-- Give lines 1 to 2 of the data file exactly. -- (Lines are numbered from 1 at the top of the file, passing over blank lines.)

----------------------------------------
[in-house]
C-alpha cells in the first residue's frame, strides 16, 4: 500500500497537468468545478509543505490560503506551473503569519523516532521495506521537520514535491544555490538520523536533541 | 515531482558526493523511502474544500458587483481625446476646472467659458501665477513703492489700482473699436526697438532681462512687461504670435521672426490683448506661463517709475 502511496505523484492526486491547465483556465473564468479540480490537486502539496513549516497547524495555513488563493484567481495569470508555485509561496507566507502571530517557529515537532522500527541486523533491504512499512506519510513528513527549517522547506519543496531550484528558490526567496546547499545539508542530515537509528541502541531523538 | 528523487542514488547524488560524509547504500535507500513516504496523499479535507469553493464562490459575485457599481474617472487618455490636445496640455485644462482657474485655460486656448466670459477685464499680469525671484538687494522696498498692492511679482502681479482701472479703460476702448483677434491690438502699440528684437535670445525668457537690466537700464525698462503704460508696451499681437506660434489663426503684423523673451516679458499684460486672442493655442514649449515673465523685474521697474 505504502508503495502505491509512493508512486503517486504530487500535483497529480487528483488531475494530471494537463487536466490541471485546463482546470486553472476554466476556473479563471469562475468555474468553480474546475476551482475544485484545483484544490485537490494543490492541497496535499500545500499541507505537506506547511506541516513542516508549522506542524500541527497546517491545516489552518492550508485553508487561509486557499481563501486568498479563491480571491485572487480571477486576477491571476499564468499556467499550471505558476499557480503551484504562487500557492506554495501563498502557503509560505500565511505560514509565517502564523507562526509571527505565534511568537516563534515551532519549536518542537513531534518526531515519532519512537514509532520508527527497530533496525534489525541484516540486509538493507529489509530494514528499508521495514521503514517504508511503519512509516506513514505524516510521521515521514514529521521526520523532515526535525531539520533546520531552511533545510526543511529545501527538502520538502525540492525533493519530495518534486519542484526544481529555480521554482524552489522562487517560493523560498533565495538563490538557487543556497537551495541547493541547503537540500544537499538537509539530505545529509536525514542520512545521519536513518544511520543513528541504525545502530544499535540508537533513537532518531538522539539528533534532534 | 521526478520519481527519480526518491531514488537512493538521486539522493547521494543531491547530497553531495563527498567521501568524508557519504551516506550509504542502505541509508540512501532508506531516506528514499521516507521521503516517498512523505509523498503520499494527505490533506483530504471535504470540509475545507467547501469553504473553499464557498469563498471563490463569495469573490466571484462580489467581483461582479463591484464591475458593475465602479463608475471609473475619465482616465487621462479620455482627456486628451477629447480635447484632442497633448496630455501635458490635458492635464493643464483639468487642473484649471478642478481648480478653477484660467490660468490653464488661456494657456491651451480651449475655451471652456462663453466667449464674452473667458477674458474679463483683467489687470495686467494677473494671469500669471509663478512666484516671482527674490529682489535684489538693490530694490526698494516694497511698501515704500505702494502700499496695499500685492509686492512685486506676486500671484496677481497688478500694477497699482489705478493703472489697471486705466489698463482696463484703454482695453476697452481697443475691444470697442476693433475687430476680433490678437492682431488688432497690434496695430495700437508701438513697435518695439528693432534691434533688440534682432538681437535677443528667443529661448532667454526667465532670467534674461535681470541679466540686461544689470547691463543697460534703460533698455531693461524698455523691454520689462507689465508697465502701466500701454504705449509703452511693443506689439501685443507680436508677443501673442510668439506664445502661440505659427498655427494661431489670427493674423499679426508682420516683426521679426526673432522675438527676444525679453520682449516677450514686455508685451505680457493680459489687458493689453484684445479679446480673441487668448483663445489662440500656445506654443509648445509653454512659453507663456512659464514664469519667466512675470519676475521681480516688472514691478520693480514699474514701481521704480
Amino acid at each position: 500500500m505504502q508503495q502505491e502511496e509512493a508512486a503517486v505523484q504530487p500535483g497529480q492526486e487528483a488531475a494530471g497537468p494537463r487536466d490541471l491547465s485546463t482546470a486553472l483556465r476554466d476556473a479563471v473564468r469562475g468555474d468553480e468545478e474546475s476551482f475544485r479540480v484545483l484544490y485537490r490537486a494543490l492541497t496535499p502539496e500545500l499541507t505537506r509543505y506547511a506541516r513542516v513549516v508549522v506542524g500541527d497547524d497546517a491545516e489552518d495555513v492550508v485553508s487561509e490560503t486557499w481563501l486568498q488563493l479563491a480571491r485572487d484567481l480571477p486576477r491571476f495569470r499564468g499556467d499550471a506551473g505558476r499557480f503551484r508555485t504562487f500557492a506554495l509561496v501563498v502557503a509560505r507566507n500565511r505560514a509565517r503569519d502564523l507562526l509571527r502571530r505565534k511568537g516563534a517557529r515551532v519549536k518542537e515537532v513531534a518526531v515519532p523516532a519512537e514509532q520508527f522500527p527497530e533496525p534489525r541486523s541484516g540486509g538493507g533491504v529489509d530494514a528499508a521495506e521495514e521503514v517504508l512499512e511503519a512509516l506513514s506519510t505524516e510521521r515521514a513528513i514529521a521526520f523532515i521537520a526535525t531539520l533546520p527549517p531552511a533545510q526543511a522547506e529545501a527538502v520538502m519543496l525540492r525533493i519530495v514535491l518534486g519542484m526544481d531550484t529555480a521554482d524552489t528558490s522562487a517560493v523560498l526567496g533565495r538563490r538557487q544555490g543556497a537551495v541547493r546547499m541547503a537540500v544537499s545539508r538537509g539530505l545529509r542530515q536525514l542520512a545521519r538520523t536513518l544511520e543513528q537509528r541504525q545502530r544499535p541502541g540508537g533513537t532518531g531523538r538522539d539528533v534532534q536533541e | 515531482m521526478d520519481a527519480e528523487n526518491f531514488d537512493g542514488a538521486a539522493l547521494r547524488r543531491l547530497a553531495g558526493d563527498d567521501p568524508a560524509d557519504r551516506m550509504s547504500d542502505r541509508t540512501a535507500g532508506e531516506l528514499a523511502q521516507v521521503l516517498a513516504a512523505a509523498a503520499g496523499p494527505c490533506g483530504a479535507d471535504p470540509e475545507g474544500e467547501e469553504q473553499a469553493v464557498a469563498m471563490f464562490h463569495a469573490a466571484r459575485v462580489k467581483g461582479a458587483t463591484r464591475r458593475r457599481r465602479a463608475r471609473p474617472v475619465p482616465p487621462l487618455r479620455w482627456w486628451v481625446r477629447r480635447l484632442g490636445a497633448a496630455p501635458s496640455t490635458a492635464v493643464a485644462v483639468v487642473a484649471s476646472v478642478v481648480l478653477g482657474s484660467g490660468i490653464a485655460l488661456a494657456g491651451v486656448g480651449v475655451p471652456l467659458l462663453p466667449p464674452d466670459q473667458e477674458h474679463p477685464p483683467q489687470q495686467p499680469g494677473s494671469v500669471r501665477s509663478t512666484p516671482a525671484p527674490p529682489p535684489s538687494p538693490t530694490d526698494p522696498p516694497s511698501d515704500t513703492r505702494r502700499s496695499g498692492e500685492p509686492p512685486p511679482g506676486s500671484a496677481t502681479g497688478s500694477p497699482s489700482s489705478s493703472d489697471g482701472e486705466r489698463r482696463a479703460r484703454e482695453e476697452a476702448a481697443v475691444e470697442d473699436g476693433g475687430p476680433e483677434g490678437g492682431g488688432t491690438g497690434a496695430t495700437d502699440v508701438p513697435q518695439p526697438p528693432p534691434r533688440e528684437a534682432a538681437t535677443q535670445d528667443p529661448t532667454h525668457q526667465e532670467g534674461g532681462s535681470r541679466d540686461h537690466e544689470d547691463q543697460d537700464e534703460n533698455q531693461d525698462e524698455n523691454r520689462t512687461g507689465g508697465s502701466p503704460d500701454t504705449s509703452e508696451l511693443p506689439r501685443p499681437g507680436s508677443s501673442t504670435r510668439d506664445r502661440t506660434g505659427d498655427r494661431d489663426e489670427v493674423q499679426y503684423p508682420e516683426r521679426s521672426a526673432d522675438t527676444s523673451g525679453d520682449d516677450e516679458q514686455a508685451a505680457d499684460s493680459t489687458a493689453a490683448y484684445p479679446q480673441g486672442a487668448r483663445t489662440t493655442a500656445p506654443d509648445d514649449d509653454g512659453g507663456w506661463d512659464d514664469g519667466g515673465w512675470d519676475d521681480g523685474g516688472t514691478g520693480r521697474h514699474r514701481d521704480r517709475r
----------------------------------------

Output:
[in-house]
C-alpha cells in the first residue's frame, strides 16, 4: 500500500497537468468545478509543505490560503506551473503569519523516532521495506521537520514535491544555490538520523536533541 | 515531482558526493523511502474544500458587483481625446476646472467659458501665477513703492489700482473699436526697438532681462512687461504670435521672426490683448506661463517709475 502511496505523484492526486491547465483556465473564468479540480490537486502539496513549516497547524495555513488563493484567481495569470508555485509561496507566507502571530517557529515537532522500527541486523533491504512499512506519510513528513527549517522547506519543496531550484528558490526567496546547499545539508542530515537509528541502541531523538 | 528523487542514488547524488560524509547504500535507500513516504496523499479535507469553493464562490459575485457599481474617472487618455490636445496640455485644462482657474485655460486656448466670459477685464499680469525671484538687494522696498498692492511679482502681479482701472479703460476702448483677434491690438502699440528684437535670445525668457537690466537700464525698462503704460508696451499681437506660434489663426503684423523673451516679458499684460486672442493655442514649449515673465523685474521697474 505504502508503495502505491509512493508512486503517486504530487500535483497529480487528483488531475494530471494537463487536466490541471485546463482546470486553472476554466476556473479563471469562475468555474468553480474546475476551482475544485484545483484544490485537490494543490492541497496535499500545500499541507505537506506547511506541516513542516508549522506542524500541527497546517491545516489552518492550508485553508487561509486557499481563501486568498479563491480571491485572487480571477486576477491571476499564468499556467499550471505558476499557480503551484504562487500557492506554495501563498502557503509560505500565511505560514509565517502564523507562526509571527505565534511568537516563534515551532519549536518542537513531534518526531515519532519512537514509532520508527527497530533496525534489525541484516540486509538493507529489509530494514528499508521495514521503514517504508511503519512509516506513514505524516510521521515521514514529521521526520523532515526535525531539520533546520531552511533545510526543511529545501527538502520538502525540492525533493519530495518534486519542484526544481529555480521554482524552489522562487517560493523560498533565495538563490538557487543556497537551495541547493541547503537540500544537499538537509539530505545529509536525514542520512545521519536513518544511520543513528541504525545502530544499535540508537533513537532518531538522539539528533534532534 | 521526478520519481527519480526518491531514488537512493538521486539522493547521494543531491547530497553531495563527498567521501568524508557519504551516506550509504542502505541509508540512501532508506531516506528514499521516507521521503516517498512523505509523498503520499494527505490533506483530504471535504470540509475545507467547501469553504473553499464557498469563498471563490463569495469573490466571484462580489467581483461582479463591484464591475458593475465602479463608475471609473475619465482616465487621462479620455482627456486628451477629447480635447484632442497633448496630455501635458490635458492635464493643464483639468487642473484649471478642478481648480478653477484660467490660468490653464488661456494657456491651451480651449475655451471652456462663453466667449464674452473667458477674458474679463483683467489687470495686467494677473494671469500669471509663478512666484516671482527674490529682489535684489538693490530694490526698494516694497511698501515704500505702494502700499496695499500685492509686492512685486506676486500671484496677481497688478500694477497699482489705478493703472489697471486705466489698463482696463484703454482695453476697452481697443475691444470697442476693433475687430476680433490678437492682431488688432497690434496695430495700437508701438513697435518695439528693432534691434533688440534682432538681437535677443528667443529661448532667454526667465532670467534674461535681470541679466540686461544689470547691463543697460534703460533698455531693461524698455523691454520689462507689465508697465502701466500701454504705449509703452511693443506689439501685443507680436508677443501673442510668439506664445502661440505659427498655427494661431489670427493674423499679426508682420516683426521679426526673432522675438527676444525679453520682449516677450514686455508685451505680457493680459489687458493689453484684445479679446480673441487668448483663445489662440500656445506654443509648445509653454512659453507663456512659464514664469519667466512675470519676475521681480516688472514691478520693480514699474514701481521704480